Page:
In an exchange about the potential for a peace agreement, anchor Joe Scarborough asked the Republican front-runner, "Whose fault do you think it is?"
"I don't want to get into it for a different reason, Joe, because if I do win, there has to be a certain amount of surprise, unpredictability," he said at a town hall Wednesday, adding that by declining to tip his hand, he would be in a better position to negotiate.
"Let me be sort of a neutral guy, let's see what -- I'm going to give it a shot. It would be so great," Trump said.
The remark contrasts with the many Republicans -- and some Democrats -- who often pledge unequivocal support for Israel.
Trump said reaching a peace agreement in the Israeli-Palestinian conflict is "probably the toughest agreement of any kind to make."
"A lot of people say an agreement can't be made, which is OK, sometimes agreements can't be made, not good," he said.
"It is a very, very tough agreement to make," Trump added. "But I will give it one hell of a shot. That I can tell you. But of all agreements -- I would say if you can do that deal, you can do any deal."
That comment has given more hawkish candidates room to pounce. Ted Cruz on Friday noted Trump's comment in one of his closing messages the day before the South Carolina primary.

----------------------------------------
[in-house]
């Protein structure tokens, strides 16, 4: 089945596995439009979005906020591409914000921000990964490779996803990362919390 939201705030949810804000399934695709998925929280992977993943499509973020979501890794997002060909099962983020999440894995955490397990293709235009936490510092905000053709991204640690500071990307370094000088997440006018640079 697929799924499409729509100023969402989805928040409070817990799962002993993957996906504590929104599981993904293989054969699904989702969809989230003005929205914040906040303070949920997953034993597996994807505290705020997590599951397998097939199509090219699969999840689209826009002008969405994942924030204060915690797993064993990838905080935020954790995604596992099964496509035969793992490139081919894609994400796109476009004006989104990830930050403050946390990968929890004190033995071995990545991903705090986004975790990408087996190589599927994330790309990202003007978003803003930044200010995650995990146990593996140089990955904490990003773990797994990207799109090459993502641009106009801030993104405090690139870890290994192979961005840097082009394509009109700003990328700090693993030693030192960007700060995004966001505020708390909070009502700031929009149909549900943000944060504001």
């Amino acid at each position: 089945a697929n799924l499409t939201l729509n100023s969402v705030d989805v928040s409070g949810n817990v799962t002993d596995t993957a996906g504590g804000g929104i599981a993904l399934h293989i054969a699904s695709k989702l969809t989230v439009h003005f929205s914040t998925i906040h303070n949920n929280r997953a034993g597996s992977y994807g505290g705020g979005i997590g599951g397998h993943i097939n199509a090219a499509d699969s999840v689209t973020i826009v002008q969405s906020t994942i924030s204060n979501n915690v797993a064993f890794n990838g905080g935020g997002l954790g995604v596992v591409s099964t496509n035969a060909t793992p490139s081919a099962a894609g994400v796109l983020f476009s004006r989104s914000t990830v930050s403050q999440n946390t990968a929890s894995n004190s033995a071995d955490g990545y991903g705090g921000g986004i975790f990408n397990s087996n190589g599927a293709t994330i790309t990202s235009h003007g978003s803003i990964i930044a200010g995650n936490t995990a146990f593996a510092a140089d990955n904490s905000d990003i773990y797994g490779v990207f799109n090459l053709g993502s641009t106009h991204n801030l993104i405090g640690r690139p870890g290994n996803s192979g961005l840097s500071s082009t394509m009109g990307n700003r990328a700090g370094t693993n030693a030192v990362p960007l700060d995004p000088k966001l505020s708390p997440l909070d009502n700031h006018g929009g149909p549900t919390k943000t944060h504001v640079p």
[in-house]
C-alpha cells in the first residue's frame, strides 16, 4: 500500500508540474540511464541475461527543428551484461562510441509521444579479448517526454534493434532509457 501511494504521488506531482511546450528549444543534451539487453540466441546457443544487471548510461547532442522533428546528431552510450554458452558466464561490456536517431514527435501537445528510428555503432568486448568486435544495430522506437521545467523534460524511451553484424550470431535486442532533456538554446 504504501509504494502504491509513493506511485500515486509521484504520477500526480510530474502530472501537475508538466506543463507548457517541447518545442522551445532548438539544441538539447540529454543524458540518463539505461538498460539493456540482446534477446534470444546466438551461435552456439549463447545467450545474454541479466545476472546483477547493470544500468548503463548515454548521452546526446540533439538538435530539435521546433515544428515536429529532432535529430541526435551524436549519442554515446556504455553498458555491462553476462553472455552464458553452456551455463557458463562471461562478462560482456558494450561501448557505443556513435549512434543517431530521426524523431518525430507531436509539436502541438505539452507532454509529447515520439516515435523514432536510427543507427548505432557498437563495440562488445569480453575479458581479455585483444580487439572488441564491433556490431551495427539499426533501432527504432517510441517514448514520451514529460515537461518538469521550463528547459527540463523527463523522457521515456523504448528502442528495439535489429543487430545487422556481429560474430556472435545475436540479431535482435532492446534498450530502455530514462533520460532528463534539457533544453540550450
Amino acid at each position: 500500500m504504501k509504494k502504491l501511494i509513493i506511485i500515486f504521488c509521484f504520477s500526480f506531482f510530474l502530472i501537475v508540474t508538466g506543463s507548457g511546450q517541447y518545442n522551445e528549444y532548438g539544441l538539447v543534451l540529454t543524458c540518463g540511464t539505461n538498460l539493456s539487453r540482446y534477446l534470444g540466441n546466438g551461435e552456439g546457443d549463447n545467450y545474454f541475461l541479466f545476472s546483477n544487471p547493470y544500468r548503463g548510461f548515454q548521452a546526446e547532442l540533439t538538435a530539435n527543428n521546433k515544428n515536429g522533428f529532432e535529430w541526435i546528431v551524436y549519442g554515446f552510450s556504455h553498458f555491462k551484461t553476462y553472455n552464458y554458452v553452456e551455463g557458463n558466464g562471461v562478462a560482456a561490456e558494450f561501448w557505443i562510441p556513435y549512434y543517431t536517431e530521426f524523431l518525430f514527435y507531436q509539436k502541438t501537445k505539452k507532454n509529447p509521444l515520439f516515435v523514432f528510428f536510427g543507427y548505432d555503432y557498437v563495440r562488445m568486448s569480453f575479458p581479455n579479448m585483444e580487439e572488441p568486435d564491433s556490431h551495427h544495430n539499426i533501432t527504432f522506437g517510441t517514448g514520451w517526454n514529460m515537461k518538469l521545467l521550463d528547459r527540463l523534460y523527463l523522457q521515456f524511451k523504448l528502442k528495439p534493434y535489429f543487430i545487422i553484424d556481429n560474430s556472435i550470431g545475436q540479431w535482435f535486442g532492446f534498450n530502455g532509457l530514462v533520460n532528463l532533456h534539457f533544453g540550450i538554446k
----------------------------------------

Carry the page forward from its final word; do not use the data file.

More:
"Just this week, Donald Trump said on a TV program that he would be neutral between Israel and the Palestinians," Cruz said to boos in Charleston, South Carolina. "As president, I have no intention of being neutral. As president, I will be unapologetically with the nation of Israel."
Trump previously touted his pro-Israel bona fides in an attempt to connect with an audience of wealthy Jewish donors at the Republican Jewish Coalition's Presidential Forum.
"I'm a negotiator like you folks, we are negotiators," Trump said in December
, drawing laughter before pivoting to how he would renegotiate the Iran deal. "Is there anybody that doesn't renegotiate deals in this room? This room negotiates them -- perhaps more than any other room I've ever spoken in."
Trump previously suggested that the burden of peace rested largely on the shoulders of the Jewish state, saying a peace deal "will have to do with Israel and whether or not Israel wants to make the deal -- whether or not Israel's willing to sacrifice certain things."
At the forum, Trump said he doesn't know whether "Israel has the commitment to make (a peace deal) and I don't know that the other side has the commitment to make it."
"It has to be said that Israel has given a lot," Trump said, adding, "I don't know whether or not they want to go along to that final step (of making a deal)."